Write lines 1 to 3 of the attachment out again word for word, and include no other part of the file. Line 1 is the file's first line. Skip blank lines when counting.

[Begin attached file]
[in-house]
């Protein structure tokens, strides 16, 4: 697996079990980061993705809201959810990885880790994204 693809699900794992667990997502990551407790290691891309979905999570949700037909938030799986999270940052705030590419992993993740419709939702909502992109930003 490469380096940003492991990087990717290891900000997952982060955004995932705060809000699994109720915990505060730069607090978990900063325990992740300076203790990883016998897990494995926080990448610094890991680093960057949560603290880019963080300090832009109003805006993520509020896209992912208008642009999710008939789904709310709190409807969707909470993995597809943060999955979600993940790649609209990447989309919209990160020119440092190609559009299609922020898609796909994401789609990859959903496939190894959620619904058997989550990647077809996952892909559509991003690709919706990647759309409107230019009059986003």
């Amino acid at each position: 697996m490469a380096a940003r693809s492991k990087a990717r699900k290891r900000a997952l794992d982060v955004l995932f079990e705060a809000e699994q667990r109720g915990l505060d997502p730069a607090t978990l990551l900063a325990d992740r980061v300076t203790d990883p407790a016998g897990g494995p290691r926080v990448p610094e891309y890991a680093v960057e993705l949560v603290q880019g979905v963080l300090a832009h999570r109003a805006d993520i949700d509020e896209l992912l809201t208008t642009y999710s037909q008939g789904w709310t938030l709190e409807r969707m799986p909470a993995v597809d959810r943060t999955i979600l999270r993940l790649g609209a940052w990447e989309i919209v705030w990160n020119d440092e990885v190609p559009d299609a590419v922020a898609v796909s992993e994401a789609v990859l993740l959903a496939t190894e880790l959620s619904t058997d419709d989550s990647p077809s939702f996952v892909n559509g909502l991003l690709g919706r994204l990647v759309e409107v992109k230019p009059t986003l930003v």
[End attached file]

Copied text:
[in-house]
């Protein structure tokens, strides 16, 4: 697996079990980061993705809201959810990885880790994204 693809699900794992667990997502990551407790290691891309979905999570949700037909938030799986999270940052705030590419992993993740419709939702909502992109930003 490469380096940003492991990087990717290891900000997952982060955004995932705060809000699994109720915990505060730069607090978990900063325990992740300076203790990883016998897990494995926080990448610094890991680093960057949560603290880019963080300090832009109003805006993520509020896209992912208008642009999710008939789904709310709190409807969707909470993995597809943060999955979600993940790649609209990447989309919209990160020119440092190609559009299609922020898609796909994401789609990859959903496939190894959620619904058997989550990647077809996952892909559509991003690709919706990647759309409107230019009059986003």
């Amino acid at each position: 697996m490469a380096a940003r693809s492991k990087a990717r699900k290891r900000a997952l794992d982060v955004l995932f079990e705060a809000e699994q667990r109720g915990l505060d997502p730069a607090t978990l990551l900063a325990d992740r980061v300076t203790d990883p407790a016998g897990g494995p290691r926080v990448p610094e891309y890991a680093v960057e993705l949560v603290q880019g979905v963080l300090a832009h999570r109003a805006d993520i949700d509020e896209l992912l809201t208008t642009y999710s037909q008939g789904w709310t938030l709190e409807r969707m799986p909470a993995v597809d959810r943060t999955i979600l999270r993940l790649g609209a940052w990447e989309i919209v705030w990160n020119d440092e990885v190609p559009d299609a590419v922020a898609v796909s992993e994401a789609v990859l993740l959903a496939t190894e880790l959620s619904t058997d419709d989550s990647p077809s939702f996952v892909n559509g909502l991003l690709g919706r994204l990647v759309e409107v992109k230019p009059t986003l930003v």